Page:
Ireland. Directed by Aislinn Clarke.

Hover

Hover

Set in an ominous near-future world of assisted suicide machines, AI-driven security drones, and slabs of thick plastic doubling as tablet computers, Hover practically begs comparisons to Black Mirror. Unfortunately for director Matt Osterman and writer/star Cleopatra Coleman, that comparison wouldn’t be a favorable one. The premise is sound, but the execution is faulty; the world-building is weak, the characters thinly-drawn and forgettable. (Even the script forgets about the protagonist’s incompetent trainee, abandoning her mid-film until the story requires a shock reveal at the climax.) You can pretty much guess every twist before it happens, most of the performances are lackluster, and even the effects are shitty. And there’s gotta be a more efficient way of killing vermin than exploding their heads with microwaves. It’s probably possible to make a good movie with this premise; but Hover sure ain’t it.

United States. Directed by Matt Osterman.

Await Further Instructions

Await Further Instructions

If you’ve recently found yourself thinking, “Gee, we sure could use a Videodrome for the Trump/Brexit/Fox News era,” director Johnny Kevorkian and writer Gavin Williams have the answer to your prayers. Await Further Instructions seals the fractious Milgram family (if you know get that reference, that’s your first clue) in its home at Christmas, their only contact with the outside world a series of increasingly bizarre instructions delivered by some unknown force through the television. Long-simmering familial resentments boil over in the form of a vicious power struggle as the paranoia and the craziness escalate, and everything culminates in a climax I could not have seen coming in a million years. Add brilliant performances (especially from Grant Masters and living legend David Bradley, aka Argus Filch, Walder Frey, the creepy guy from the first series of Broadchurch, and the third First Doctor Who), a light touch of throwback (note how all the TVs are CRTs), and some brilliantly original effects sequences, and you get something really special.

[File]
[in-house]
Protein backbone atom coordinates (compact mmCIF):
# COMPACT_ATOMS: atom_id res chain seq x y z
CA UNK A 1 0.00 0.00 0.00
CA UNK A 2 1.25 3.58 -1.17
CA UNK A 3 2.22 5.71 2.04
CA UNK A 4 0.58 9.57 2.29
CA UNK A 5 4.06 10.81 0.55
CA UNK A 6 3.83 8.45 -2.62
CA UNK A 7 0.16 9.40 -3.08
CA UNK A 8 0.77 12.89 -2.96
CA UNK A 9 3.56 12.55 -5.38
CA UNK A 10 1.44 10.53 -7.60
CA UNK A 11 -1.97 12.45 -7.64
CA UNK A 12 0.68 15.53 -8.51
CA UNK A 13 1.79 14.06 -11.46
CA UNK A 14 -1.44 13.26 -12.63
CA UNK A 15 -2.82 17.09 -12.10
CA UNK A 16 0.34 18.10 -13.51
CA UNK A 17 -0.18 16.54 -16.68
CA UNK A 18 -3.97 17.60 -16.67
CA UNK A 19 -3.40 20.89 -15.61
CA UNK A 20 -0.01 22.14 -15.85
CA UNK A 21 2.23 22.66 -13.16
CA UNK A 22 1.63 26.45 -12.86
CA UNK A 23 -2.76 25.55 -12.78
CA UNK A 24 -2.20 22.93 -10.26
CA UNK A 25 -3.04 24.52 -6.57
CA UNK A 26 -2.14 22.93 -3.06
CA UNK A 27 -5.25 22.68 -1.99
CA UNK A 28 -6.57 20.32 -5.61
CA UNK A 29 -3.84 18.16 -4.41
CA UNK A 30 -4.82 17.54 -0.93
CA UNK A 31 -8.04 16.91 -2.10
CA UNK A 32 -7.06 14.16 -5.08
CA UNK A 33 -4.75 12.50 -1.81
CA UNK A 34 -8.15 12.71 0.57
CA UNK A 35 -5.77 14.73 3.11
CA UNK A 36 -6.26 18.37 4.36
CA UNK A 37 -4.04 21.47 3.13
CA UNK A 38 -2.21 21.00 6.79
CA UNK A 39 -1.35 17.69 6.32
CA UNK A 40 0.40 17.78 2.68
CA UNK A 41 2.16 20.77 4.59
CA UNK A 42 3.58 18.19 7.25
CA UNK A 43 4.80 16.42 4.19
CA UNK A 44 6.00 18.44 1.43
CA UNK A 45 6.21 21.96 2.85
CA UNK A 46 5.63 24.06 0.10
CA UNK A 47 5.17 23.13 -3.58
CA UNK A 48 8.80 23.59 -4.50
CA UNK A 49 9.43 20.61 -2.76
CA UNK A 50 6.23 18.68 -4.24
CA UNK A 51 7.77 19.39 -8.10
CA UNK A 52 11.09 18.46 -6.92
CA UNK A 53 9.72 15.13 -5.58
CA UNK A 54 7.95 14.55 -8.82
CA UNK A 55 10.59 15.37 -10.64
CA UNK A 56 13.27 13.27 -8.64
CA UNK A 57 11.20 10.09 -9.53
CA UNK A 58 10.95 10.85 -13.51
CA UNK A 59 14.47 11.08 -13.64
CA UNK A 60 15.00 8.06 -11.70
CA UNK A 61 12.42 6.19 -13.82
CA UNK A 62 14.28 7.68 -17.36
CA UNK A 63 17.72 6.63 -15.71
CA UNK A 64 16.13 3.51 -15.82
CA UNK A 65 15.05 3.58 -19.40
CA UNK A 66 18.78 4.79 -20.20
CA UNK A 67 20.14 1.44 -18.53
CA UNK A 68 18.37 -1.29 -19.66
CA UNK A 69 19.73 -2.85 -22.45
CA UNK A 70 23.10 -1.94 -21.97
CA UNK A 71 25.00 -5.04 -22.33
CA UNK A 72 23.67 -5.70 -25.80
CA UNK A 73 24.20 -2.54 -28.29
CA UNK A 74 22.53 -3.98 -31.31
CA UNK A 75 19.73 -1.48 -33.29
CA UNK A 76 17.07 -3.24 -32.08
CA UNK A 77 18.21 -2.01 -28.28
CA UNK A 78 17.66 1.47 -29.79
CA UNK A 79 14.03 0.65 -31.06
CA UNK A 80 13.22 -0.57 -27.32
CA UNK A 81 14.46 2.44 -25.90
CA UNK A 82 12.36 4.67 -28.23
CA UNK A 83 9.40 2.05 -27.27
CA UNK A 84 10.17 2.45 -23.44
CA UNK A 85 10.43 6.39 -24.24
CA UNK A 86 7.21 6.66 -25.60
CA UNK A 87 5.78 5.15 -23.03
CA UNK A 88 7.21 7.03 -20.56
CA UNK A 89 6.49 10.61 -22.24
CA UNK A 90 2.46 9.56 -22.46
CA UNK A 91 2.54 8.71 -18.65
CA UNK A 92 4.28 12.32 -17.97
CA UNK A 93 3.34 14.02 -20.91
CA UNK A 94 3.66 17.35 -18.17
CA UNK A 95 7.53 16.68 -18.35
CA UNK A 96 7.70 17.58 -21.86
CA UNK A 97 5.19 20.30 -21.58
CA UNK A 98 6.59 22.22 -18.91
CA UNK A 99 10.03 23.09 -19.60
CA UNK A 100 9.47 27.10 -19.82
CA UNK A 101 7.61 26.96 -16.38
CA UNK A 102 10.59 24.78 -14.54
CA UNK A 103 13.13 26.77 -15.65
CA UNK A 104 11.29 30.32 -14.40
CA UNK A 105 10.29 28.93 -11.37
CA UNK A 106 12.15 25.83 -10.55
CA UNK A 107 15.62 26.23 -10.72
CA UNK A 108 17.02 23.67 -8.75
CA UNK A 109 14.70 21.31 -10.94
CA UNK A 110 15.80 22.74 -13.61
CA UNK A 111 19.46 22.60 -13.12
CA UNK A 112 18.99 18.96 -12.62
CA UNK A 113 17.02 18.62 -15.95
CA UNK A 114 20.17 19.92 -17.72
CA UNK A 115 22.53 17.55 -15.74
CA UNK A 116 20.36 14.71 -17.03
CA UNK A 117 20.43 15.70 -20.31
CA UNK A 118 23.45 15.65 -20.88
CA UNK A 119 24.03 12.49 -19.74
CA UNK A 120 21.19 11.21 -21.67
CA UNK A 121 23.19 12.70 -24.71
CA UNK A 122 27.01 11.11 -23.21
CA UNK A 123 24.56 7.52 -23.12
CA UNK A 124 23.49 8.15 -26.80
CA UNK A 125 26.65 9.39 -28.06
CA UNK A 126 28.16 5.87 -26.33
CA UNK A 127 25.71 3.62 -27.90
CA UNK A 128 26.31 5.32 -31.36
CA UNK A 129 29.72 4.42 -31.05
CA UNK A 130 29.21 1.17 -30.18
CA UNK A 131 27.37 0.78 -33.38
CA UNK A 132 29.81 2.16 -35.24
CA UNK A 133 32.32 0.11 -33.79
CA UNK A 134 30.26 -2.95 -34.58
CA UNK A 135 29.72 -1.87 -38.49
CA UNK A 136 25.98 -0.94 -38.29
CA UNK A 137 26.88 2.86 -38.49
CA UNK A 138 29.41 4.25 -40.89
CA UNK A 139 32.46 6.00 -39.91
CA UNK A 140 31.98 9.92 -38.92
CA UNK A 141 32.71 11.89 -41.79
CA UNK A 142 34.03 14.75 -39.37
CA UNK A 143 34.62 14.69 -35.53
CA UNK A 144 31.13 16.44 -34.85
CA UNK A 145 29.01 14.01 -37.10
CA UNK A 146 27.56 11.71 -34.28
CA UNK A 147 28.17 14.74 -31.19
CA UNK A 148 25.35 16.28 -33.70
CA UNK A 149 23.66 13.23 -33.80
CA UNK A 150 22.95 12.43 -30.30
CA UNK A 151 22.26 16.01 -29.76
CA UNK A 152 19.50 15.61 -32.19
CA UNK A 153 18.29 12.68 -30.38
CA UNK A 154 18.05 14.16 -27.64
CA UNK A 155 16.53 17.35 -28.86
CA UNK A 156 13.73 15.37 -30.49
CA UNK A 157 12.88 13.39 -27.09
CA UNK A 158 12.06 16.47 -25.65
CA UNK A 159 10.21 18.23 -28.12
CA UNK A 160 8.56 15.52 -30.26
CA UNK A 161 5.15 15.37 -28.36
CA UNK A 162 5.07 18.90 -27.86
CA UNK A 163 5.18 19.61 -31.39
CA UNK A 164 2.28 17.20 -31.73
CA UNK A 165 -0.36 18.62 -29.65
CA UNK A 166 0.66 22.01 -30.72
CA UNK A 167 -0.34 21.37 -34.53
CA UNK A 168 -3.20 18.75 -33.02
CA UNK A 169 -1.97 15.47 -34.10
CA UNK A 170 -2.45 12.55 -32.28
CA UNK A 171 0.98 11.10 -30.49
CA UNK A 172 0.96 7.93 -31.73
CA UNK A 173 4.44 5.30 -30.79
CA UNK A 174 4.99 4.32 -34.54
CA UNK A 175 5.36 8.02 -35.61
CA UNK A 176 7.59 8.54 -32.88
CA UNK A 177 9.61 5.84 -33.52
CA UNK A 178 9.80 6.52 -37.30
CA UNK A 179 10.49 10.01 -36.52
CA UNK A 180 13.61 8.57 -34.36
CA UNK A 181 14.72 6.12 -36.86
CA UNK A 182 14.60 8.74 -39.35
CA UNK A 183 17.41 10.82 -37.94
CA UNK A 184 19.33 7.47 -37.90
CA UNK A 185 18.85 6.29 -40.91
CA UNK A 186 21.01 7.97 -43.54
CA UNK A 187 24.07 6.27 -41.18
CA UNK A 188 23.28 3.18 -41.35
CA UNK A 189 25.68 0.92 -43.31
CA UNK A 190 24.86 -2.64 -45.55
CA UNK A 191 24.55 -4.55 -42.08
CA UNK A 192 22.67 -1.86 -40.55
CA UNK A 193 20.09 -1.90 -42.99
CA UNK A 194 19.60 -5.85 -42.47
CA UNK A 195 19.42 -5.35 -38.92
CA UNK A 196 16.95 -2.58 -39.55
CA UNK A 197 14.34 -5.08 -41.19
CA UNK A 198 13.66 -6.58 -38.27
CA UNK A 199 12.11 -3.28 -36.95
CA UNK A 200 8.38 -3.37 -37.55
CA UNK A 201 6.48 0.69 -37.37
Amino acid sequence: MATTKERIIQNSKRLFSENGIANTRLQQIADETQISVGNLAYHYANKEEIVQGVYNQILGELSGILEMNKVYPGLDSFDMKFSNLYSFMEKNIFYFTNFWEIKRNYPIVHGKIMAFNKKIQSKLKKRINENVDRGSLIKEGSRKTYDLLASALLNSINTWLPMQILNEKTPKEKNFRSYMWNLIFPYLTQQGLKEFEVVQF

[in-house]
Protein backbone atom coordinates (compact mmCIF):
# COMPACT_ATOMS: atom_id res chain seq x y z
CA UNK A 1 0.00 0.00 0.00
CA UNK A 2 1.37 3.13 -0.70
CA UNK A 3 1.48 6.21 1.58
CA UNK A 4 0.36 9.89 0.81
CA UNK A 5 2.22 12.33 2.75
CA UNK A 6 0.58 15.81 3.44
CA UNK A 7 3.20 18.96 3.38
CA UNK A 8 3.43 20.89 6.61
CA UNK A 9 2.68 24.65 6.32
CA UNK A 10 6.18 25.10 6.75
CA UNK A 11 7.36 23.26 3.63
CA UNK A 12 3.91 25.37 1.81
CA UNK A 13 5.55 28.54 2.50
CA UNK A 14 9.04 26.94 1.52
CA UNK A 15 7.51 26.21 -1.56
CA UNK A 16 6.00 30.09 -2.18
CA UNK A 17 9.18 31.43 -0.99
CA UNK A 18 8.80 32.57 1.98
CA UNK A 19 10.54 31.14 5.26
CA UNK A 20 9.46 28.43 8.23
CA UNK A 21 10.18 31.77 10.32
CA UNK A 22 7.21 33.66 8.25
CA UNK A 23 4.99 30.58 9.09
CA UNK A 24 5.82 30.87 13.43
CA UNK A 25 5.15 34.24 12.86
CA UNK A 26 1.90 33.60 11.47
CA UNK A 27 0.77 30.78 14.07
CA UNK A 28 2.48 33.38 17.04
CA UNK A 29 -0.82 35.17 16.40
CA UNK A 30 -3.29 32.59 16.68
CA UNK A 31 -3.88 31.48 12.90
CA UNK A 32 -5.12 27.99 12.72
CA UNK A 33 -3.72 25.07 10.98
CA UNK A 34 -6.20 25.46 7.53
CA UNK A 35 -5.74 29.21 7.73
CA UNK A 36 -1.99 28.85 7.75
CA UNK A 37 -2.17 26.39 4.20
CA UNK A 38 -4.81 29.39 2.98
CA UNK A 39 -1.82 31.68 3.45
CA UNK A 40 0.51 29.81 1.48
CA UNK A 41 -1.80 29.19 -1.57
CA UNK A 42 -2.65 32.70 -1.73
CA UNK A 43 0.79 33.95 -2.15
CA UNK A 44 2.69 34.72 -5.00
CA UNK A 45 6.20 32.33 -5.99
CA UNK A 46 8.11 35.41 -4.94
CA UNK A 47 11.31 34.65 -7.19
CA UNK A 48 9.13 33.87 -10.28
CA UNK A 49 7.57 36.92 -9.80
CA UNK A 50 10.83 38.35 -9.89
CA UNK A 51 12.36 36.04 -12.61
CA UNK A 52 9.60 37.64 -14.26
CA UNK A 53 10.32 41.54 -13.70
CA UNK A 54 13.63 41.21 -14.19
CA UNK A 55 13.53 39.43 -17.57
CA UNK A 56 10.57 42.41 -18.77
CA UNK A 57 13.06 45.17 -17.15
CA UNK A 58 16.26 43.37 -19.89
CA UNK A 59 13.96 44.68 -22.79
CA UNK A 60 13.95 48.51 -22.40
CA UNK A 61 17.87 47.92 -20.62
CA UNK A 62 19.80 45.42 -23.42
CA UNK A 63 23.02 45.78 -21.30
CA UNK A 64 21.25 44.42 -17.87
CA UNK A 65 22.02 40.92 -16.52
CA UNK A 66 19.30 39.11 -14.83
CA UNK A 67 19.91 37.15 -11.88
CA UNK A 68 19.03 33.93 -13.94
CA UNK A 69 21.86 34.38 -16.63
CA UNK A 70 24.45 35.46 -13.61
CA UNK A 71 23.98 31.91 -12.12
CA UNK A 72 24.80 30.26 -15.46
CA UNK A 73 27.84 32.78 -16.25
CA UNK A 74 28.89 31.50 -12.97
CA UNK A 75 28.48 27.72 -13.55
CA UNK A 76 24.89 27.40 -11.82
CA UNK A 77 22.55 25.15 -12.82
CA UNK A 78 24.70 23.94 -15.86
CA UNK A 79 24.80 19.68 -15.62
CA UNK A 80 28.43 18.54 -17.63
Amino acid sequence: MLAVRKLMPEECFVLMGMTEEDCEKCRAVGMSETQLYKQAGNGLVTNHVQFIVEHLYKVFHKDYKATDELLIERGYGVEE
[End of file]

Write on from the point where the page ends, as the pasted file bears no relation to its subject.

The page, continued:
United Kingdom. Directed by Johnny Kevorkian.

What Keeps You Alive

What Keeps You Alive

Canadian writer/director Colin Minihan—one-half of the Vicious Brothers team responsible for the Grave Encounters series, Extraterrestrial, and It Stains the Sands Red—strips human conflict down to basics in this survival-horror exercise. Hannah Emily Anderson and Brittany Allen star as a married couple celebrating their first anniversary at a remote lake house, but a chance encounter triggers a series of events, culminating in a devastating betrayal. Minihan doesn’t develop the narrative as thoroughly as I would have liked—took me far too long to suss out a couple of major clues, so maybe it’s just me—but he makes the most of his beautiful remote locations, and Anderson and Allen both deliver strong performances. You like your horror intense? Here’s your movie.

Canada. Directed by Colin Minihan.

I Am Not a Serial Killer